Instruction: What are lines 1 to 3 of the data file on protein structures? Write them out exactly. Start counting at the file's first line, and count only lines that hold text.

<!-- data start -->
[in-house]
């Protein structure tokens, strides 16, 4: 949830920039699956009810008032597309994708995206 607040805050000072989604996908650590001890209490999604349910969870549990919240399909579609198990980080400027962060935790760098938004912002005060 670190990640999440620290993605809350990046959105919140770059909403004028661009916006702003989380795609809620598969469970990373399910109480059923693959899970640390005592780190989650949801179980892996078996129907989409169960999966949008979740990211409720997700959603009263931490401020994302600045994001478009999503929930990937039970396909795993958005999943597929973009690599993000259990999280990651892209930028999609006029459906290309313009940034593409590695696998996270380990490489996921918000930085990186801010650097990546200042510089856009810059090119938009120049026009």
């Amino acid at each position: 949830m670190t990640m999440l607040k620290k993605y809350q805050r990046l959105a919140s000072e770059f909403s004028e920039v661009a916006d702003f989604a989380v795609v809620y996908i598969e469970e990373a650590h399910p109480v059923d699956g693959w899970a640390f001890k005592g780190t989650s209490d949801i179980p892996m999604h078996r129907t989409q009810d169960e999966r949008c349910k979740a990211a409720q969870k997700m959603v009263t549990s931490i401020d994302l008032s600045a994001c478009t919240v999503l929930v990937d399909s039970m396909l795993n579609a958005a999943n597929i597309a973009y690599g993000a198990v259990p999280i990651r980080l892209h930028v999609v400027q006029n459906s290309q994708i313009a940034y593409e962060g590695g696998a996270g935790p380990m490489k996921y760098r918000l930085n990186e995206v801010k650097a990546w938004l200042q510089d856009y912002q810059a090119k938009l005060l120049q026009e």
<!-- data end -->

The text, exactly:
[in-house]
């Protein structure tokens, strides 16, 4: 949830920039699956009810008032597309994708995206 607040805050000072989604996908650590001890209490999604349910969870549990919240399909579609198990980080400027962060935790760098938004912002005060 670190990640999440620290993605809350990046959105919140770059909403004028661009916006702003989380795609809620598969469970990373399910109480059923693959899970640390005592780190989650949801179980892996078996129907989409169960999966949008979740990211409720997700959603009263931490401020994302600045994001478009999503929930990937039970396909795993958005999943597929973009690599993000259990999280990651892209930028999609006029459906290309313009940034593409590695696998996270380990490489996921918000930085990186801010650097990546200042510089856009810059090119938009120049026009």
């Amino acid at each position: 949830m670190t990640m999440l607040k620290k993605y809350q805050r990046l959105a919140s000072e770059f909403s004028e920039v661009a916006d702003f989604a989380v795609v809620y996908i598969e469970e990373a650590h399910p109480v059923d699956g693959w899970a640390f001890k005592g780190t989650s209490d949801i179980p892996m999604h078996r129907t989409q009810d169960e999966r949008c349910k979740a990211a409720q969870k997700m959603v009263t549990s931490i401020d994302l008032s600045a994001c478009t919240v999503l929930v990937d399909s039970m396909l795993n579609a958005a999943n597929i597309a973009y690599g993000a198990v259990p999280i990651r980080l892209h930028v999609v400027q006029n459906s290309q994708i313009a940034y593409e962060g590695g696998a996270g935790p380990m490489k996921y760098r918000l930085n990186e995206v801010k650097a990546w938004l200042q510089d856009y912002q810059a090119k938009l005060l120049q026009e």